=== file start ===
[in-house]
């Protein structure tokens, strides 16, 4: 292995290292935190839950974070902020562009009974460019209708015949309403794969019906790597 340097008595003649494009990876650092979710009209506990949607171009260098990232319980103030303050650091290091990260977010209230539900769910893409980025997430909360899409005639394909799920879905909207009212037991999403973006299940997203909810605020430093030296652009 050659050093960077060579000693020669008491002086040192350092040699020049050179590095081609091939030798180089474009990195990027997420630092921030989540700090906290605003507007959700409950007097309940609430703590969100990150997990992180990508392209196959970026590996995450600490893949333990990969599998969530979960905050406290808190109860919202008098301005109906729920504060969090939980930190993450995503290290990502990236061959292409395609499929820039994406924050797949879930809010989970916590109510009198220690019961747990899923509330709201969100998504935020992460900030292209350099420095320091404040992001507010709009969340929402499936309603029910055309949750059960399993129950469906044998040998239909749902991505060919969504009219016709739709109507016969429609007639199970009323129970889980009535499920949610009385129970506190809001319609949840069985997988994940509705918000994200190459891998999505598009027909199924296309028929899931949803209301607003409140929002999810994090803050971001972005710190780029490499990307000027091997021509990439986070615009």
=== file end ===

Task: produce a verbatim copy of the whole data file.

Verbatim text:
[in-house]
């Protein structure tokens, strides 16, 4: 292995290292935190839950974070902020562009009974460019209708015949309403794969019906790597 340097008595003649494009990876650092979710009209506990949607171009260098990232319980103030303050650091290091990260977010209230539900769910893409980025997430909360899409005639394909799920879905909207009212037991999403973006299940997203909810605020430093030296652009 050659050093960077060579000693020669008491002086040192350092040699020049050179590095081609091939030798180089474009990195990027997420630092921030989540700090906290605003507007959700409950007097309940609430703590969100990150997990992180990508392209196959970026590996995450600490893949333990990969599998969530979960905050406290808190109860919202008098301005109906729920504060969090939980930190993450995503290290990502990236061959292409395609499929820039994406924050797949879930809010989970916590109510009198220690019961747990899923509330709201969100998504935020992460900030292209350099420095320091404040992001507010709009969340929402499936309603029910055309949750059960399993129950469906044998040998239909749902991505060919969504009219016709739709109507016969429609007639199970009323129970889980009535499920949610009385129970506190809001319609949840069985997988994940509705918000994200190459891998999505598009027909199924296309028929899931949803209301607003409140929002999810994090803050971001972005710190780029490499990307000027091997021509990439986070615009």